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Larry Stone gives his take on a wide array of baseball issues and weighs in about the Mariners, too.

June 3, 2010 at 11:26 AM

No perfect game reversal is right call by Selig


(Here is today’s minor-league report. Note the hitting surge by Dustin Ackley).

Apparently, Ken Griffey Jr.’s retirement wasn’t the only big story in baseball yesterday.

In fact, the predominant buzz today is not about the farewell decision by Junior. It’s the perfect game that wasn’t by Tigers pitcher Armando Galarraga, and the Botched Call Heard ‘Round The World by umpire Jim Joyce*

*I give credit for this to Jorge Arangure of ESPN: If you look up quotes by the great Irish author James Joyce on the internet, this one is listed first: “A man’s errors are his portals of discovery.” Fitting.

There is absolutely no question Joyce blew the call, of course. He admitted as much once he saw the replay (and if you’re human, even if you’re a Tigers’ fan, you have to feel for Joyce, who is obviously tormented by this whole thing; he handled himself as well as one possibly could, as did Galarraga, whose class through this situation has been exemplary).

The issue quickly became two-fold: Would Commissioner Bud Selig reverse the call and give Galarraga a retroactive perfect game (which was within his power); and would this debacle serve as an impetus for expanded use of instant replay?

On the first question, the answer apparently is no. Selig came out today with a non-commital statement saying that he “will examine our umpiring system, the expanded use of instant replay, and all other related features.” But several news outlets, including, are reporting that the call will not be reversed.

I’m torn on this. I can certainly understand the justification for giving Galarraga his perfect game by decree of the commissioner. It wouldn’t affect the standings, justice would be served, and everyone would be happy, right?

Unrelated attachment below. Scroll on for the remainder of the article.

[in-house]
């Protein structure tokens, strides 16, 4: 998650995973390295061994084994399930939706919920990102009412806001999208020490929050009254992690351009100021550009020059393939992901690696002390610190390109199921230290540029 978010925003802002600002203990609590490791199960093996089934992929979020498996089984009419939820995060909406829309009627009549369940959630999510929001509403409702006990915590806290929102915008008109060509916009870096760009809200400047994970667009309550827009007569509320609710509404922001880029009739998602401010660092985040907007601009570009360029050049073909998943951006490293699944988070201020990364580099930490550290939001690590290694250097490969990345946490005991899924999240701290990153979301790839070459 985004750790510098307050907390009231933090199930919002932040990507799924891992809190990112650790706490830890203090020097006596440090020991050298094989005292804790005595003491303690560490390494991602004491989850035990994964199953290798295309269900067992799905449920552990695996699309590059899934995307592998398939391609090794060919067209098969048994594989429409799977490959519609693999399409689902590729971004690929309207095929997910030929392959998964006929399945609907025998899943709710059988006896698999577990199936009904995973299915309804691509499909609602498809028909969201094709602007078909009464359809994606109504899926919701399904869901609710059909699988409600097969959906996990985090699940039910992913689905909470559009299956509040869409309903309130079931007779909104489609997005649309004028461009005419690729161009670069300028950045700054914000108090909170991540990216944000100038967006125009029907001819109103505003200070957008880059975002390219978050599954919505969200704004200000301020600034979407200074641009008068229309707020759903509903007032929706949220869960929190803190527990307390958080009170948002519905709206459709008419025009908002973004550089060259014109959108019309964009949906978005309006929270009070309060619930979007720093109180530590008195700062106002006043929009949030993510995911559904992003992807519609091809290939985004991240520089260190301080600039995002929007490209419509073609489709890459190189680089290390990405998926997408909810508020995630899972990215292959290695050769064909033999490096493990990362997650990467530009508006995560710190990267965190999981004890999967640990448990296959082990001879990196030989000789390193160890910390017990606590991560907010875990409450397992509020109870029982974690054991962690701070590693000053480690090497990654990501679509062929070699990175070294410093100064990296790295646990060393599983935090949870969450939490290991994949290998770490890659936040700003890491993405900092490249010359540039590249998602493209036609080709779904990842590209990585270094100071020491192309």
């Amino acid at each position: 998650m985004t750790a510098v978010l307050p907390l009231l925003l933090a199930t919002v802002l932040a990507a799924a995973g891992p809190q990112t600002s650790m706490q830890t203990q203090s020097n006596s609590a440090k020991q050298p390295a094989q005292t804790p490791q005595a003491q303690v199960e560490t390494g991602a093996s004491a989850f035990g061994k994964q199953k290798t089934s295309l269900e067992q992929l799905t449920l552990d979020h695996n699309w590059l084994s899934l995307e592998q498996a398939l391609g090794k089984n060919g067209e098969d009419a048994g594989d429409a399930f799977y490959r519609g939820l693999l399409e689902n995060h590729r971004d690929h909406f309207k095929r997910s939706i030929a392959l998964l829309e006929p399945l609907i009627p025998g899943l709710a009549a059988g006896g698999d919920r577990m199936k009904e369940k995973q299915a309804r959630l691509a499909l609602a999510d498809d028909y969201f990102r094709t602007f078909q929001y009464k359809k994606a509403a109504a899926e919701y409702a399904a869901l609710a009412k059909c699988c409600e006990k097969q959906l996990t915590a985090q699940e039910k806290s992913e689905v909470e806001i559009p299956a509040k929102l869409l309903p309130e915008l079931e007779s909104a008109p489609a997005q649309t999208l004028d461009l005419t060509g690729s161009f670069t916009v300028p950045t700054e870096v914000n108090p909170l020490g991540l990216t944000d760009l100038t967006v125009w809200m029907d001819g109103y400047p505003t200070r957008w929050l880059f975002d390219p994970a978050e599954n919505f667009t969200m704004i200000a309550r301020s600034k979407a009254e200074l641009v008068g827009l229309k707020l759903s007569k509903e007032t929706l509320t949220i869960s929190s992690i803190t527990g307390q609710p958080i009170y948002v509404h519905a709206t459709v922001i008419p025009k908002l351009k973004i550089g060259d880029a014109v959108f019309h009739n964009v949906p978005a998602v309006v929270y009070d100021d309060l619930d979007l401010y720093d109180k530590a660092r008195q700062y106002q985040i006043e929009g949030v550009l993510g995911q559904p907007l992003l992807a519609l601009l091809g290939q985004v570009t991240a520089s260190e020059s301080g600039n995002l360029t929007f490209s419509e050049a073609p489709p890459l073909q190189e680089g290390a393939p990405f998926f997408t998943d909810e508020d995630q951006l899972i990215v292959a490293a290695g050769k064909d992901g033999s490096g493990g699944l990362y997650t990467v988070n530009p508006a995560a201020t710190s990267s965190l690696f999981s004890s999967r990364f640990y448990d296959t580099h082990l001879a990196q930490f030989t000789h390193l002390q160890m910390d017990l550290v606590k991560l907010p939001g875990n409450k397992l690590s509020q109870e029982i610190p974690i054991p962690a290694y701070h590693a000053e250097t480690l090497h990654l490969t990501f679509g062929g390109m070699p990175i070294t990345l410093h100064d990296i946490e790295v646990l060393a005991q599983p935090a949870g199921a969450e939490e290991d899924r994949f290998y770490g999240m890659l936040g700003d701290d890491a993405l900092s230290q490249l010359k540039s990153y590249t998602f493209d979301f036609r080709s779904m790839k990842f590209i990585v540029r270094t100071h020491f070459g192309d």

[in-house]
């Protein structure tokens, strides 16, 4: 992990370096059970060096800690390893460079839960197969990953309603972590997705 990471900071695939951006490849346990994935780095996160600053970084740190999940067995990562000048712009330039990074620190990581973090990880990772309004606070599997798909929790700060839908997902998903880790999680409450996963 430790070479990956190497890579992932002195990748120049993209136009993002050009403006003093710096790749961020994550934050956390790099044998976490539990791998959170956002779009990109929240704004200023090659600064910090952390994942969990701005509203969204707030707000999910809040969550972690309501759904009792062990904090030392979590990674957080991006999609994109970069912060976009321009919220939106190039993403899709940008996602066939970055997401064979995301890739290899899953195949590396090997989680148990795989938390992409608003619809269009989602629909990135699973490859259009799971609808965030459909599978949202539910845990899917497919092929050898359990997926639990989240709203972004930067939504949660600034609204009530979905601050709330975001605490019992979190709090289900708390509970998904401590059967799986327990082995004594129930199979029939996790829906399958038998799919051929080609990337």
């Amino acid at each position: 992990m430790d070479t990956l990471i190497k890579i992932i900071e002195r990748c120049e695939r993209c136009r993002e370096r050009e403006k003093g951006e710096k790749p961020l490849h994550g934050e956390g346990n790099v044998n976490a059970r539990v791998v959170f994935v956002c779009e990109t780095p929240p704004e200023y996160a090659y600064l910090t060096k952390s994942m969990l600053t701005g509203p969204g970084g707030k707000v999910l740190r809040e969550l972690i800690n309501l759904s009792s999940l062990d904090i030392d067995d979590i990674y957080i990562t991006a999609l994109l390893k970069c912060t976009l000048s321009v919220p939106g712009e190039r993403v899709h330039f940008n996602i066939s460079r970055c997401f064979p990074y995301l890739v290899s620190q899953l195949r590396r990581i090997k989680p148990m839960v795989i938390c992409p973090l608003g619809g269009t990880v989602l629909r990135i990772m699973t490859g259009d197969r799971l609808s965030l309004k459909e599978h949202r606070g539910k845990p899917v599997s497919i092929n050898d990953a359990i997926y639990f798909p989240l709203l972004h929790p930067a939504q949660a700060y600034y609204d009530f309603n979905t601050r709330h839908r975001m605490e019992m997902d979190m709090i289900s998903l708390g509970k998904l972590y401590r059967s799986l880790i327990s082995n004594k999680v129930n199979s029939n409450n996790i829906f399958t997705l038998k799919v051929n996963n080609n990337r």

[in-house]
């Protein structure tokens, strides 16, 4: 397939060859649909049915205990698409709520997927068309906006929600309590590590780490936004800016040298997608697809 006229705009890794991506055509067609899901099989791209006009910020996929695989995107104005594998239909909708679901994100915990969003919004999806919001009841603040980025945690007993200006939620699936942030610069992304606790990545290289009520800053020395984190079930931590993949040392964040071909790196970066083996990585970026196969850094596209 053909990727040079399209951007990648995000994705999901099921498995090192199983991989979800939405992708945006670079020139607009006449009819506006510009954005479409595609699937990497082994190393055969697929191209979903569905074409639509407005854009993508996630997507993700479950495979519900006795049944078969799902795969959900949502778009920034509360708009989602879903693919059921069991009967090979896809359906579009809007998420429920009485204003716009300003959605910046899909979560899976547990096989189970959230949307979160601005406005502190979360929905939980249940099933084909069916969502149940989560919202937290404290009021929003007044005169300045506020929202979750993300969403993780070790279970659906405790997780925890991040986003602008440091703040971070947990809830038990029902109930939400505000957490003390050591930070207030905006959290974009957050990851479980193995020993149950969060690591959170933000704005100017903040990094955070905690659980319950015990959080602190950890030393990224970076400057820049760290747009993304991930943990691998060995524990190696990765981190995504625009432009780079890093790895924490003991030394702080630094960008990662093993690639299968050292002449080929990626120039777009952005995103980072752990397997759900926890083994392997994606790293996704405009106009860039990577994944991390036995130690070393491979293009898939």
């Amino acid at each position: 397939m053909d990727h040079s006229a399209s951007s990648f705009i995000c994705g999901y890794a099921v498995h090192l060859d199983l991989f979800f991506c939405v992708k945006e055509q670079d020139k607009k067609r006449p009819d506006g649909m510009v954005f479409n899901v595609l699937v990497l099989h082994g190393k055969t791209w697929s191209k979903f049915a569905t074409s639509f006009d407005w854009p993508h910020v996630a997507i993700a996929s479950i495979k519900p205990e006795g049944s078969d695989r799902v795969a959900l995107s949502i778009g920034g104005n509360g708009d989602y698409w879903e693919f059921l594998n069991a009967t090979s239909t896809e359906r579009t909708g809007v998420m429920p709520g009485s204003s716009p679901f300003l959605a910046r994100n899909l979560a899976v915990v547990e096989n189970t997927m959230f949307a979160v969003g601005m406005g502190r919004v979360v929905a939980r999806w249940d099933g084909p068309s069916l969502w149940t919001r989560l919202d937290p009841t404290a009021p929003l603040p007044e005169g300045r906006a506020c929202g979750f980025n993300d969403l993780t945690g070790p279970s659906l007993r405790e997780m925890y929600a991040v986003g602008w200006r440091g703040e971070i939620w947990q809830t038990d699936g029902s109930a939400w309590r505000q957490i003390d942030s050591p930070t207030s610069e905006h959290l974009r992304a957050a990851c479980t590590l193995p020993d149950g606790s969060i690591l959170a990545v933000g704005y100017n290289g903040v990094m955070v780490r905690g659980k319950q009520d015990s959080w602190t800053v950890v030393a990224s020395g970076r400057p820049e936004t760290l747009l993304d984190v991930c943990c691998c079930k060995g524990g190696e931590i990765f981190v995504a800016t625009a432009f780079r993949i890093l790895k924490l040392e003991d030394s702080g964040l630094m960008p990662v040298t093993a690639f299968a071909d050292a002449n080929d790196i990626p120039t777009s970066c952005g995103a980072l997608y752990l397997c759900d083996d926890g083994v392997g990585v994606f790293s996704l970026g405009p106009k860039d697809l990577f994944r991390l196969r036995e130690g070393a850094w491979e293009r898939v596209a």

And yet, what sort of precedent would such a decision set? Last night, a few hours after the infamous Joyce call, the Mariners game ended on a call that the Twins are convinced was incorrect, when Twins second baseman Matt Tolbert fielded Ichiro’s grounder in the 10th and flipped to shortstop J.J. Hardy. Josh Wilson was called safe at second by umpire Dale Scott, allowing Ryan Langerhans to score the winning run. Replays appeared to show that Wilson was actually out.

Here’s what a fuming Twins manager Ron Gardenhire said to reporters after the game:

“Did you think he was out? The replays show he’s out, bottom line. We don’t need to talk about that anymore. It’s all out there for you. Just go watch the replays.”

Tolbert told the Minneapolis Star-Tribune he hadn’t watched the replay, “but I thought he was out for sure. I couldn’t believe it.”

So should Selig reverse that call, too? Baseball’s history is littered with incorrect calls by umpires. The solution is not for the commissioner to pick and choose when to overturn them, tempting as that might be.The solution is to institute a meaningful instant replay system so that obvious mistakes like the one by Joyce can be corrected. And I believe that will be the upshot of the whole Galarraga mess; I don’t see how baseball can possibly justify not coming up with an expanded replay system now, especially after all the missed calls in the 2009 postseason.

I made that case last October. Jayson Stark of ESPN lays out his proposal here. I’m not sure I like Jayson’s idea of limiting managers to one challenge, though, because imagine the uproar if Leyland had used his challenge already by the time the final play occurred. I’m confident that a fair and equitable system can be instituted, and I’m not worried about the time delays, either. As the NFL concluded, the overriding priority should be getting the calls right — and avoiding embarrassments like Wednesday’s.

It looks like Galarraga will have to live with the knowledge that he lost a perfect game on a bad call — which in a strange way will probably give him more lasting fame than, say, Dallas Braden will have for his traditional perfecto (BTW, the fact that perfect games are coming so fast and furious is definitely worth examination; I’ll save that for another day). Galarraga certainly gained a strong measure of respect and admiration for his gracious handling of the bad call.

Galarraga will also have the satisfaction of knowing that he helped usher in the age of instant replay, which will greatly lessen the chance that any future pitcher will have to go through what he did.

(Photo by Associated Press. Alan Kideckel, left, of Berkley, Mich., and Matt DuMouchelle, of Windsor, Ontario, hold up signs up before the Tigers-Indians game on Thursday.)



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